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Mid-Atlantic and California groups learn about electronic banking
Two “Digital Dollars” regional meetings focusing on online and mobile banking were held recently in Washington, DC and California.
Co-hosted by Consumer Action and Visa Inc., the June event in Washington welcomed 54 staff and volunteers from the District of Columbia, Delaware, Pennsylvania and Virginia. At a late July meeting in Oakland, 41 community groups from Northern California received training.
Created by Consumer Action with funding from Visa, the Digital Dollars series provides information, advice, training materials and train-the-trainer events to help consumers navigate the new online economy. The series contains three multilingual brochures: Banking Online Safely; Mobile Banking and Mobile Payments; and Safety and Privacy in Online and Mobile Transactions. The brochures are accompanied by a lesson plan and PowerPoint slides that can be downloaded.
At the recent trainings, Linda Williams, Consumer Action’s community outreach and training manager, kicked off the day with a session on teaching strategies for adult learners. One DC participant said she welcomed the segment. “I’ve been going to trainings for ten years and this is the first time I’ve encountered training on ‘how’ to teach adults.”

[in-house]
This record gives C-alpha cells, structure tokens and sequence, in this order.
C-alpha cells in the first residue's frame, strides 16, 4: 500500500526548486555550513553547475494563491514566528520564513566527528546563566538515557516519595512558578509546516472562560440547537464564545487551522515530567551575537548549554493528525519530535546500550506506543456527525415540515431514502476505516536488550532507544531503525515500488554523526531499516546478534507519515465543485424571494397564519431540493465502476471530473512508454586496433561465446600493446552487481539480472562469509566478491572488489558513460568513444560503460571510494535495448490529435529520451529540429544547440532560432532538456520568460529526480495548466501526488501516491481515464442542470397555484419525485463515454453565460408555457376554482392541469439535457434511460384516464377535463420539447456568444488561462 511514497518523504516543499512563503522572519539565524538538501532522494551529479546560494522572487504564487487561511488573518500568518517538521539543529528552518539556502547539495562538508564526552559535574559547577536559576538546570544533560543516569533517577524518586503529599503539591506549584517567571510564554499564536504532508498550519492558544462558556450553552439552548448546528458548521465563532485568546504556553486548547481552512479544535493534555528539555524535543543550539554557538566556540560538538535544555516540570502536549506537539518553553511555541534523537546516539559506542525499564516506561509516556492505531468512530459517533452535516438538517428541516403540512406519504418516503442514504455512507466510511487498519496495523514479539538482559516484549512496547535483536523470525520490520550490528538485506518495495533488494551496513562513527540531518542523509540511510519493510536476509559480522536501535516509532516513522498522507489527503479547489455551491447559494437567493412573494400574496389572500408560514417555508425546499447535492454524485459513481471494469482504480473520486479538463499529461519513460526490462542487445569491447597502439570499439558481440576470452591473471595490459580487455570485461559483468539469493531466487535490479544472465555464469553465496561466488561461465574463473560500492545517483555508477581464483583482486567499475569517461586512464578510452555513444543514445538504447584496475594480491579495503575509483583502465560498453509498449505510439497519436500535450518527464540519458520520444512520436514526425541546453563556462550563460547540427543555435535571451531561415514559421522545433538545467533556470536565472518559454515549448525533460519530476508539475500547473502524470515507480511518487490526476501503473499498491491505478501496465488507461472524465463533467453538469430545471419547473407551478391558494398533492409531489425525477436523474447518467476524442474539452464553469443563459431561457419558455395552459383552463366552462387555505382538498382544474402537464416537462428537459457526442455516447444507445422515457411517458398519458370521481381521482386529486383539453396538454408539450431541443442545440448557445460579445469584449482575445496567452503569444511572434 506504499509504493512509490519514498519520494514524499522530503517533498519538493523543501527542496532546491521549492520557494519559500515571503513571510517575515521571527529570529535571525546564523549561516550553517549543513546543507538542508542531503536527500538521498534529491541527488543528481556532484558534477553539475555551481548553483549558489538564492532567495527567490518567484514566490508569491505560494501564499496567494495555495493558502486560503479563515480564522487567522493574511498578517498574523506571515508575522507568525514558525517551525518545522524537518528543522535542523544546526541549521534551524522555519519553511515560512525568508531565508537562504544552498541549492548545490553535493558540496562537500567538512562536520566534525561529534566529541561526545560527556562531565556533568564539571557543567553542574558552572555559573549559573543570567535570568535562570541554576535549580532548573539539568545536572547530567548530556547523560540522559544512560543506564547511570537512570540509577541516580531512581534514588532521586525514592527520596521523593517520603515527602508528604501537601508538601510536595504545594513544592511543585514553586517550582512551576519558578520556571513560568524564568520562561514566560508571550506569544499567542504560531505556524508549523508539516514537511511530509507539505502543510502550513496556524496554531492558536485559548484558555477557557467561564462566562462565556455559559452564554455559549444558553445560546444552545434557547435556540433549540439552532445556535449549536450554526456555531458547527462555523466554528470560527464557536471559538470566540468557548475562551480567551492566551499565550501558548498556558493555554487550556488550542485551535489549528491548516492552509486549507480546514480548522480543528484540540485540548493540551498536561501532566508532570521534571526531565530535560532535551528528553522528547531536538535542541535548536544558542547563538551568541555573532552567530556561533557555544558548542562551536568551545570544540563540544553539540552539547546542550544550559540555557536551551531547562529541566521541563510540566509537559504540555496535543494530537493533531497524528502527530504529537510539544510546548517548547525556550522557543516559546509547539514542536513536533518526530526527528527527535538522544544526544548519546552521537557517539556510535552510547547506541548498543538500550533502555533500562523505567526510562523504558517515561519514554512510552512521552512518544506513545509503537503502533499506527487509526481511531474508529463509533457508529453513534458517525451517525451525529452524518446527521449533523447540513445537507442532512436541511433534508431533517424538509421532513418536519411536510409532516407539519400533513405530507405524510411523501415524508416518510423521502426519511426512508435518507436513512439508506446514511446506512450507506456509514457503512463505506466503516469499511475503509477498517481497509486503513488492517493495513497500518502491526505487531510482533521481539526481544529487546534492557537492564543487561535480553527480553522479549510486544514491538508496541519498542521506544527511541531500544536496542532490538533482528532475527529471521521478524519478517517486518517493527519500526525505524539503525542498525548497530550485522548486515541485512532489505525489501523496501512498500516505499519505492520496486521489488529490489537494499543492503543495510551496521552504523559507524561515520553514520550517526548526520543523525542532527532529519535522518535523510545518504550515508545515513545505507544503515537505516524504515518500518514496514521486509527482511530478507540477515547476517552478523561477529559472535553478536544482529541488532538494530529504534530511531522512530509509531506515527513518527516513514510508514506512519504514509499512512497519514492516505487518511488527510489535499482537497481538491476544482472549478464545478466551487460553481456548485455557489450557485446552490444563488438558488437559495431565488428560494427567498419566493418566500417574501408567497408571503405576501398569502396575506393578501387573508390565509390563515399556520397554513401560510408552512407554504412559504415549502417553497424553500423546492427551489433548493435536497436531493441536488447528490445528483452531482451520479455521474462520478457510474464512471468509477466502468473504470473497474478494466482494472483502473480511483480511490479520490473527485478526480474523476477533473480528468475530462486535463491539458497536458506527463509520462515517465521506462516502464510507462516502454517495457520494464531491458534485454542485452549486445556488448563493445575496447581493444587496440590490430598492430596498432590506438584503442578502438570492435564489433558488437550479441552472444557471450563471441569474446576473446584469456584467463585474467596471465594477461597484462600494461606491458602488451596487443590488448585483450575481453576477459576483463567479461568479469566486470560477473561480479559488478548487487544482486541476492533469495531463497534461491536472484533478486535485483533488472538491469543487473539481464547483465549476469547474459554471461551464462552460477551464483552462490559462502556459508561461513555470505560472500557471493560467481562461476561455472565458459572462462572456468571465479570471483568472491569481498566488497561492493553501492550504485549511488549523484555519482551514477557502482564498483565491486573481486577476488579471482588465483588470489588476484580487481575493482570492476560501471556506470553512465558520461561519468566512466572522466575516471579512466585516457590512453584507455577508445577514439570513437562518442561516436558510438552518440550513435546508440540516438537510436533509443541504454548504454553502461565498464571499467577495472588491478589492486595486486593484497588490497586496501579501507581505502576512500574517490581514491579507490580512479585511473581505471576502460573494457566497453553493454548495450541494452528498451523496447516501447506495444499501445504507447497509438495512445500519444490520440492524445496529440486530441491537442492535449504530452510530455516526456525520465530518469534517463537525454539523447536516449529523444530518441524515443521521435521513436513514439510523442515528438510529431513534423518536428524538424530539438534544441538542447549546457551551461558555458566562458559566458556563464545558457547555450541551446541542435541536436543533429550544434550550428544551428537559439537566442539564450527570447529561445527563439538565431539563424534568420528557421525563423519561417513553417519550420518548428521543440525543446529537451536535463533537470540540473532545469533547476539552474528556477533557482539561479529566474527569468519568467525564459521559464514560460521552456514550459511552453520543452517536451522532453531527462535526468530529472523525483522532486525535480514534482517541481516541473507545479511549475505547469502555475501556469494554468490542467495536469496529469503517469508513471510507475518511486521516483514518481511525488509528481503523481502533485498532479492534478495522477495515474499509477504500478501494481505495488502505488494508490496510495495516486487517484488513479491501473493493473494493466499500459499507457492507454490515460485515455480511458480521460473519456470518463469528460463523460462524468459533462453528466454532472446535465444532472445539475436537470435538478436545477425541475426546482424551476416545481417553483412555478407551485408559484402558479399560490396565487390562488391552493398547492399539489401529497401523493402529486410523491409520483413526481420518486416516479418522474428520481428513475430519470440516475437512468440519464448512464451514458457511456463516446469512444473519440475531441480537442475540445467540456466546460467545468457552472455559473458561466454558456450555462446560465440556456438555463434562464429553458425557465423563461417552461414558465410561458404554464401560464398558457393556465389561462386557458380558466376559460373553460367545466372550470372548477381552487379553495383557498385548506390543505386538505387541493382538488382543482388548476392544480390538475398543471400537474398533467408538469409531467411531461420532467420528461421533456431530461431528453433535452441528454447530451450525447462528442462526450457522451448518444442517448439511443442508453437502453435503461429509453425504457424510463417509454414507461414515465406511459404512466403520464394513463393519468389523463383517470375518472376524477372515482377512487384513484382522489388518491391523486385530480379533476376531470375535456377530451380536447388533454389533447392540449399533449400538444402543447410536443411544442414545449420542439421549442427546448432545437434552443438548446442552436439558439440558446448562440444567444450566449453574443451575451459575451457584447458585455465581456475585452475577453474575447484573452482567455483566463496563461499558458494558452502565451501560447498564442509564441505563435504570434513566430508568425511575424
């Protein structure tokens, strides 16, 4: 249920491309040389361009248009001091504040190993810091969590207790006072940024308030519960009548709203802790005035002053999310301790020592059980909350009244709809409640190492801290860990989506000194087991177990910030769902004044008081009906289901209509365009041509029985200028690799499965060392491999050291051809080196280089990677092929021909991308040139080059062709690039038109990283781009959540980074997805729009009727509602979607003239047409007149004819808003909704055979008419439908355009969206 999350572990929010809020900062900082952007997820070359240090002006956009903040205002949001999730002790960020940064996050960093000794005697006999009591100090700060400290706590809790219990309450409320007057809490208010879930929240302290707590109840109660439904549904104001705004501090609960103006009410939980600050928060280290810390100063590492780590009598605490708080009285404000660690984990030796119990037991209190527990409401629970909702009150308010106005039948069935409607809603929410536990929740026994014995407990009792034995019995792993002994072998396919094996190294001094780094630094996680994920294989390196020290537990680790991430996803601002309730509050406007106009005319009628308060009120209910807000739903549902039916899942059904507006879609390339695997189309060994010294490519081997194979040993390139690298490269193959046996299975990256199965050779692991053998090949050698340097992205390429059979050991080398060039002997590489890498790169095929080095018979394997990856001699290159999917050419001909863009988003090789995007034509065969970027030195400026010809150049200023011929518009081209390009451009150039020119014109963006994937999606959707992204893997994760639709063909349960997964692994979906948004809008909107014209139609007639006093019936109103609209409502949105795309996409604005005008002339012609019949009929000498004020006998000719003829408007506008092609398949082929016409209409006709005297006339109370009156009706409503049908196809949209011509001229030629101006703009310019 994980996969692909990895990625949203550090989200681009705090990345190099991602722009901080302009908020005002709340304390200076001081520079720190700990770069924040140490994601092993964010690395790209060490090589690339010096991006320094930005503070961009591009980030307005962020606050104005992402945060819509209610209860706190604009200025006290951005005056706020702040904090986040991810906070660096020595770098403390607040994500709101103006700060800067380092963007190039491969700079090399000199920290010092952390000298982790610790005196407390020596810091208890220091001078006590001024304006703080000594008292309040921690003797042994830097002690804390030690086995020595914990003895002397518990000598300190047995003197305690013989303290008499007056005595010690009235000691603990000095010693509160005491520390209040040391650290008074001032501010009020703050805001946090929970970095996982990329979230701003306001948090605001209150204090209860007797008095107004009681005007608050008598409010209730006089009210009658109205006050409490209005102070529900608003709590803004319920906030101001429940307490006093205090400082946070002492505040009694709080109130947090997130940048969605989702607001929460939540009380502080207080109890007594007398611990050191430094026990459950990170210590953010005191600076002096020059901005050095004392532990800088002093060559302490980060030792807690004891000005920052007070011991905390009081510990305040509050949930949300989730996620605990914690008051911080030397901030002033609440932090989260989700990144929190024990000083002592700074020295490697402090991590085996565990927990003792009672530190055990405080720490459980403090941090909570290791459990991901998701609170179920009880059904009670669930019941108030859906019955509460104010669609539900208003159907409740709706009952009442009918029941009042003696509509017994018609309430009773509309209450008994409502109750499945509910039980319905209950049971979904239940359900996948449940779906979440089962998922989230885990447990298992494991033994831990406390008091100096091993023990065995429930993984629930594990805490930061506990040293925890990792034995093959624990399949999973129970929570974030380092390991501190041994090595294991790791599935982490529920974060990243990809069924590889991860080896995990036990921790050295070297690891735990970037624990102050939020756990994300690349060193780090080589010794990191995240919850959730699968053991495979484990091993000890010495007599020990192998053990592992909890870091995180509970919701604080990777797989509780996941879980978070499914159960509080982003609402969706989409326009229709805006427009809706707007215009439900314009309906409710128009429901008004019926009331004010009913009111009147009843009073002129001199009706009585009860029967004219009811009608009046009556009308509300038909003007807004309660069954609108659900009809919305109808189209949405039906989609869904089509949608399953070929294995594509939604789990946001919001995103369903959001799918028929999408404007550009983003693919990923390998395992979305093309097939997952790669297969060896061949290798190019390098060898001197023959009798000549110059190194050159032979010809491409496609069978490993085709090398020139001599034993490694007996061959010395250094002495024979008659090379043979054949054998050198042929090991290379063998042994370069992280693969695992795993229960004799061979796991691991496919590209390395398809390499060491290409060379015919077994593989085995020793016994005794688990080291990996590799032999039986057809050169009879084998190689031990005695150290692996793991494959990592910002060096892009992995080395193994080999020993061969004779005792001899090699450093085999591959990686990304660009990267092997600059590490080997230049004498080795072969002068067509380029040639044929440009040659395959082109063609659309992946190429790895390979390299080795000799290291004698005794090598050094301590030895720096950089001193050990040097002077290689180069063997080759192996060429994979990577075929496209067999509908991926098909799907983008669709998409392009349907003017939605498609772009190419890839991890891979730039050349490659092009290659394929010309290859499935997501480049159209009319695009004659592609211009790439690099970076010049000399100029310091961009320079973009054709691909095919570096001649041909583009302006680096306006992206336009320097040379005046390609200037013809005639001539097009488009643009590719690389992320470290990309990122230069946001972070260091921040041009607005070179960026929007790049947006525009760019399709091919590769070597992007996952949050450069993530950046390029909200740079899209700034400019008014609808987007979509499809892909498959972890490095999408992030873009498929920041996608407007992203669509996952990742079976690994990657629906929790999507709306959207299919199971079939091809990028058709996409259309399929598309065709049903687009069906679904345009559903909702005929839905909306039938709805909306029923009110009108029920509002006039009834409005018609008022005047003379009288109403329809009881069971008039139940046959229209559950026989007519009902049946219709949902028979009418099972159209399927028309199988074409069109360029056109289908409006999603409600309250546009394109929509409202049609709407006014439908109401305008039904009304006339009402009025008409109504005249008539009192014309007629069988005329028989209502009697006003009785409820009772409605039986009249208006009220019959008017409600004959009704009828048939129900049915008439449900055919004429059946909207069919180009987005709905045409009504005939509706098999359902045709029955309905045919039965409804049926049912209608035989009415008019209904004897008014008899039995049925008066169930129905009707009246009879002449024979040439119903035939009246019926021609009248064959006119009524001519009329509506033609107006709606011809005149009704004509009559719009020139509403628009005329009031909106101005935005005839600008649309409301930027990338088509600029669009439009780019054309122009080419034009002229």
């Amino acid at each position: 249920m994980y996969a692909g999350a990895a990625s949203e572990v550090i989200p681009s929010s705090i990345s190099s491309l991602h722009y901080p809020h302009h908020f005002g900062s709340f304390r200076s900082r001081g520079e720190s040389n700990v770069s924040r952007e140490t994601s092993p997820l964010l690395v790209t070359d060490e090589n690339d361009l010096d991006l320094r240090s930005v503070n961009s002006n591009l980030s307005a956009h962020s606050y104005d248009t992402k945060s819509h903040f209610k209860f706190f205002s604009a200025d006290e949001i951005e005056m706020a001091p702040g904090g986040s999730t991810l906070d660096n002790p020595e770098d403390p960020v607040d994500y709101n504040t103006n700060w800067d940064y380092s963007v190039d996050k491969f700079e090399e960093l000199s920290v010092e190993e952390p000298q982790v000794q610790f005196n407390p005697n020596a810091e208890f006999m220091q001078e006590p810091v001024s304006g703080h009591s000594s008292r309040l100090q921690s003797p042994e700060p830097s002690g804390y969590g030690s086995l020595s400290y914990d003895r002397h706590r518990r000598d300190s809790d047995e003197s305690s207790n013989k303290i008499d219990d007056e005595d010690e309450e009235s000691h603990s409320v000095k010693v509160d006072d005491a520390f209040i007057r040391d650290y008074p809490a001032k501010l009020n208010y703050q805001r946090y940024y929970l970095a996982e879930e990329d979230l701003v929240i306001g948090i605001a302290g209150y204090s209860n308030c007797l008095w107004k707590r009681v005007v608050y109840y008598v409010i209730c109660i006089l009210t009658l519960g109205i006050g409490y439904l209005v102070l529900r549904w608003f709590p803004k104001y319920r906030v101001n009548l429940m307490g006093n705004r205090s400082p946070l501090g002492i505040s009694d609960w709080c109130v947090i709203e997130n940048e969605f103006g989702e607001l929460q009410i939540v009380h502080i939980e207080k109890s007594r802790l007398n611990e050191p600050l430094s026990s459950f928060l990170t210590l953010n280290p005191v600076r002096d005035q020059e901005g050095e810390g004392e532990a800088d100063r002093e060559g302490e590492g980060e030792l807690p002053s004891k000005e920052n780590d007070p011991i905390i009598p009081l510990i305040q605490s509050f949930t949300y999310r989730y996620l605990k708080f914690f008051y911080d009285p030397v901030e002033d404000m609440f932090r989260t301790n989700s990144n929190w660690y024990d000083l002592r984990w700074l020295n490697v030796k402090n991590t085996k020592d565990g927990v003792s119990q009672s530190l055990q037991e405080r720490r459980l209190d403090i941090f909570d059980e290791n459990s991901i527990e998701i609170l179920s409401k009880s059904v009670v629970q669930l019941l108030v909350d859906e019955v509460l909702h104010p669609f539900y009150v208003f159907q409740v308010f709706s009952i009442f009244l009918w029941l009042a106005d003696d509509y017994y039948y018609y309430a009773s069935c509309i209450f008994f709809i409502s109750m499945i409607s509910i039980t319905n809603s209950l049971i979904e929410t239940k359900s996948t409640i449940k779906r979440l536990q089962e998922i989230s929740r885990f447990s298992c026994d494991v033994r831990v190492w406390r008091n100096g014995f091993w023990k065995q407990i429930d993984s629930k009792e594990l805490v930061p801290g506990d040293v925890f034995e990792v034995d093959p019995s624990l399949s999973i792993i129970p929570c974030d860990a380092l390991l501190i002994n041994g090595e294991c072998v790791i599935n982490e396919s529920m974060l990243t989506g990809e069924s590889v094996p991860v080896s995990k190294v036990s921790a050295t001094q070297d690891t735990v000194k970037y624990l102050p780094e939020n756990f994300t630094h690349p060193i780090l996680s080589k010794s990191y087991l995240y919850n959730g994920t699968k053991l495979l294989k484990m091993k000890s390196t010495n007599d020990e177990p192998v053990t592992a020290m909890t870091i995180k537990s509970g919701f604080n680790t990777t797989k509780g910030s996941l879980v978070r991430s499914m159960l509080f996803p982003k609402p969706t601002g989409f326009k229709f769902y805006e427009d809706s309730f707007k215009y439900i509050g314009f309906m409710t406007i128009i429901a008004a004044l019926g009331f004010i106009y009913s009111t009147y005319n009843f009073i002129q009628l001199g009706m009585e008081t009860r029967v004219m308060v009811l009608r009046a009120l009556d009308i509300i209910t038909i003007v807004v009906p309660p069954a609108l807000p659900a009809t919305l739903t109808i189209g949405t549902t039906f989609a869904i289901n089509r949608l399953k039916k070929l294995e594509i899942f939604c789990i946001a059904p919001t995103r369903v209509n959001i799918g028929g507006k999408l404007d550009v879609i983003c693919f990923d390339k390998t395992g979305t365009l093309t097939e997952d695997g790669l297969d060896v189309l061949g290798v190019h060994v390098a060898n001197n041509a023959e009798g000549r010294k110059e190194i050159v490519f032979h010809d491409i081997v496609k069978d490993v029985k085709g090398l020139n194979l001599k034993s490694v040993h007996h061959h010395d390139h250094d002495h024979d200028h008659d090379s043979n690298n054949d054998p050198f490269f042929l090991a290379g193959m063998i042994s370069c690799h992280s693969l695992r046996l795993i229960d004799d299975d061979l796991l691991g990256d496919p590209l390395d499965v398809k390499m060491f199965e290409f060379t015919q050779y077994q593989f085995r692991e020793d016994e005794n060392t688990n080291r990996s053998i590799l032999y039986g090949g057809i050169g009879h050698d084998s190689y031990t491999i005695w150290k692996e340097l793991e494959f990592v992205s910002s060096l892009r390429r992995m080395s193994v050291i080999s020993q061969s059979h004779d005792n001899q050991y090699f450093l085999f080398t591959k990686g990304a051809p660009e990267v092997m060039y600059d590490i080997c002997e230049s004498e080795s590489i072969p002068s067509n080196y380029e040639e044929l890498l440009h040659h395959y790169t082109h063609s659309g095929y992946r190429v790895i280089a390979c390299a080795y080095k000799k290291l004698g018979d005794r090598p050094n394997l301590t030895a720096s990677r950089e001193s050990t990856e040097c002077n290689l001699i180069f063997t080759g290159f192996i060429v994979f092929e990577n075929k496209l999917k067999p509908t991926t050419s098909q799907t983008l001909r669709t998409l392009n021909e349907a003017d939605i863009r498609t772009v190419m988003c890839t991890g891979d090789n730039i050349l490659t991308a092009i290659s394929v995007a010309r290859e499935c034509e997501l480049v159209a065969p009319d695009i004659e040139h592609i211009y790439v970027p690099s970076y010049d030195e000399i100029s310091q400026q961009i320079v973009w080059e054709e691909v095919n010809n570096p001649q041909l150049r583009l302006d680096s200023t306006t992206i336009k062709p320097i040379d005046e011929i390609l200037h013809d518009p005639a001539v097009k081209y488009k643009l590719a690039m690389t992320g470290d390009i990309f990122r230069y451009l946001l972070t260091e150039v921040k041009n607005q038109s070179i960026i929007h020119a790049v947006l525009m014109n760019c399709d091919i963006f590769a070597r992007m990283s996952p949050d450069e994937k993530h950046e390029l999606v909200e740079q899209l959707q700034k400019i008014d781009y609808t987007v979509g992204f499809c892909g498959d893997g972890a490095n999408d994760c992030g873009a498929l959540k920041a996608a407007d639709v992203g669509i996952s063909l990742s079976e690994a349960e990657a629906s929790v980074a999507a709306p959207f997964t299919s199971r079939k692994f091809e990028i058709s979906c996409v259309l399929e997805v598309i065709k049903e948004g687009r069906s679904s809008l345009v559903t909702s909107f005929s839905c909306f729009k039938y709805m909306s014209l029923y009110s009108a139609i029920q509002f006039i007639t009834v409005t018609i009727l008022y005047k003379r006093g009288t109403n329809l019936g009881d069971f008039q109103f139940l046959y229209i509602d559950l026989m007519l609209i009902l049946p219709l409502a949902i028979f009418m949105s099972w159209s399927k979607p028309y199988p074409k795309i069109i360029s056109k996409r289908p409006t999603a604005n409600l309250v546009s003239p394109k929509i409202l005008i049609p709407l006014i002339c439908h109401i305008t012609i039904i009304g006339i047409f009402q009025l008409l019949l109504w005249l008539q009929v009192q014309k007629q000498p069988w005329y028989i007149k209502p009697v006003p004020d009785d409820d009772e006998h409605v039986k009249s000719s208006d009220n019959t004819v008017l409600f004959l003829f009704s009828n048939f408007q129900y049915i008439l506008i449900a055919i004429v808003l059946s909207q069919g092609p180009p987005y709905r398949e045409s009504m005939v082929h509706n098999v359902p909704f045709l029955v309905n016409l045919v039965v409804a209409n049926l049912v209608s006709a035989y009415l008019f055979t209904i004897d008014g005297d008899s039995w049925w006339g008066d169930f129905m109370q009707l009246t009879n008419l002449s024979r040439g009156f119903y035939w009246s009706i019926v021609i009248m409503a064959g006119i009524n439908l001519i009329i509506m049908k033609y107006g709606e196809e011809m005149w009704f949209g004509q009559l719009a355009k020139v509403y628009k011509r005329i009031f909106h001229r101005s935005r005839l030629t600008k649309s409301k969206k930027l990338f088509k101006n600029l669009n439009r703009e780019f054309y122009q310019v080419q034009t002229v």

Before the trainings began, Williams and colleague Nelson Santiago tested participants’ knowledge of online and mobile banking with a quiz called “How Much Do You Know?”
Oakland training participant Deborah Lowe Muramoto of California Capital Financial Development Corporation said, “This is the first opportunity I’ve had to be briefed and educated in such detail on online and mobile banking. Your trainings are always of the highest quality.”
Santiago emphasized that growing use of online banking, mobile banking and mobile payments is changing the way that consumers pay bills, make purchases and complete other financial transactions. Santiago provided examples of the array of mobile transactions available to consumers. He used a fill-in-the-blanks quiz to reinforce and test participants’ knowledge of the concepts that he presented. Participants were divided into teams and competed to provide the correct answers.
Williams, leading the portion of the training on mobile banking and payment safety, guided participants through the “What’s ‘Phish-y’ About This?” activity from the Digital Dollars lesson plan. She covered a variety of topics, including protecting one’s mobile device by using a password, vetting apps, avoiding scams and guarding personal data. Participants expressed how grateful they were to receive such specific, actionable advice on how to protect their personal information and teach others to do the same.
Before the meeting adjourned, Williams and Santiago unveiled a “Jeopardy”-style activity they created to reinforce the lessons of the Digital Dollars educational module. The computerized game is available for free download.
Oakland training participant Destiny Paul of Volunteers of America said, “I can’t wait to share [this great information] with all of my co-workers so that we can all share it with clients. The trainers were awesome, they kept me entertained and yearning for more.”
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